Extra Punctuation

Extra Punctuation
The Nostalgia Factor

Ben "Yahtzee" Croshaw | 11 Feb 2014 17:00
Extra Punctuation - RSS 2.0
021014-ExtraPunctuation_3x3

The various things I've said about the new console generation and their respective hardware gimmicks might have given you the impression that I'm some kind of stubborn aging neophobe who insists that everything stay exactly the way I like it forever. Nothing could be further from the truth, say I. I am fully aware that all things must go through a constant sequence of change and evolution, it's just that I can recognize an evolutionary dead end when I see one. But just to even things out properly and argue on the side diametrically opposed to neophobia, I'd like to talk to you today about nostalgia.

Nostalgia has been with us since the dawn of time, from the first time a caveman realized that Mrs. Caveman's fried lumps of meat weren't quite as nice as the fried lumps of meat they'd had the previous evening. Nostalgia is not a bad thing. It may even be an essential thing. He who forgets the past is condemned to repeat it, as I'm sure you know. My concern is that we are living in a time in which that phrase has been modified: "He who forgets the past is condemned to repeat it, as is everyone who remembers the past as well. Constantly."

Nostalgia is based on the fallacious notion that things were better in the past. They weren't. You were younger, more innocent, less exposed to negative news reports and with a child's inbuilt sense of loyalty, and so you remember it more favorably than it was. Trends show that things have always been on a steady pattern of improvement, with regards to technology, awareness of societal issues, equality, and the reduction of crime and global conflict. There may be more reportage of unpleasantness nowadays, but that doesn't mean there was less unpleasantness in the past, just that we now have access to wonderful technology that allows more information on unpleasantness to be spread around.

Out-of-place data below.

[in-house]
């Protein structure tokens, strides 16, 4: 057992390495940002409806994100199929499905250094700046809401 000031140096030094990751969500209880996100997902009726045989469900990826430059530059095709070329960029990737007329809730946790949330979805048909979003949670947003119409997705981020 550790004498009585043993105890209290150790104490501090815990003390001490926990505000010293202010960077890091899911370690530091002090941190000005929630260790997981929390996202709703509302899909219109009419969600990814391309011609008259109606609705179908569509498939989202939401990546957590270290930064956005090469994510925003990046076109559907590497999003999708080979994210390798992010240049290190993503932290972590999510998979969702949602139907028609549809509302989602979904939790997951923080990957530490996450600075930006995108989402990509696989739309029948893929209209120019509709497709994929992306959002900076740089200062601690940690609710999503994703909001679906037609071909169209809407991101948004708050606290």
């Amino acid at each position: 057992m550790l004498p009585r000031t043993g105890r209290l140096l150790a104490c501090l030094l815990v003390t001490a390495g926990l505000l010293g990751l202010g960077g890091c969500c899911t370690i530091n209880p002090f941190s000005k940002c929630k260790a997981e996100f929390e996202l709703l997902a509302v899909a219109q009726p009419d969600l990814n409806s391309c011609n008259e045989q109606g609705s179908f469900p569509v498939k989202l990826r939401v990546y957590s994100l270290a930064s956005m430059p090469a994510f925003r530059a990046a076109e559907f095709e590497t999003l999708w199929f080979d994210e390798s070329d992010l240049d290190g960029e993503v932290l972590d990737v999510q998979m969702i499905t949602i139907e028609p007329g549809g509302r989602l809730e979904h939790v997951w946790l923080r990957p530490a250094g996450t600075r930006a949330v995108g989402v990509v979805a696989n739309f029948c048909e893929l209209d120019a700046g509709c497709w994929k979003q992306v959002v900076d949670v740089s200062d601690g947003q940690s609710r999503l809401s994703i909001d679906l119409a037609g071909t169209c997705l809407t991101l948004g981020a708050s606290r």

There's no harm in escapism, and basking in an idealized view of something you're probably remembering wrong is no less valid than any other fiction. The playing to youthful memory effect is why nostalgia is so indelibly lodged in popular culture. The film industry seems to have mined out every last scrap of good feeling anyone might have had for the 1980's, and video games are in an almost constant state of nostalgic navel-gazing.

But what you also must realize is that there is good nostalgia and there is bad nostalgia. Bad nostalgia sometimes goes by other names, such as "conservatism". The desire for things to stay the same, unmixed with people and concepts from outside our comfort zone. Nostalgia is a string to the bow of everyone with an anti-progressive agenda. They can use phrases like "Traditional values" to add a facade of quaint, down-homey charm to their knee-jerk hatred of the outsider.

Don't you remember a time when things were better? Back when it was just all us normal people and before your adorable children turned into hideous resentful teenagers? Things have only gotten worse since then, haven't they. And now there are all these gays and immigrants and sexually free-spirited women around. I wonder if that's entirely a coincidence, rhetoric rhetoric oppress oppress.

RELATED CONTENT
KYLE ORLAND | 13 Jul 2011 15:30
SCHUYLER J. DIEVENDORF | 11 Sep 2013 17:10
BOB "MOVIEBOB" CHIPMAN | 30 Aug 2011 16:00
BOB "MOVIEBOB" CHIPMAN | 15 Mar 2013 16:00

Comments on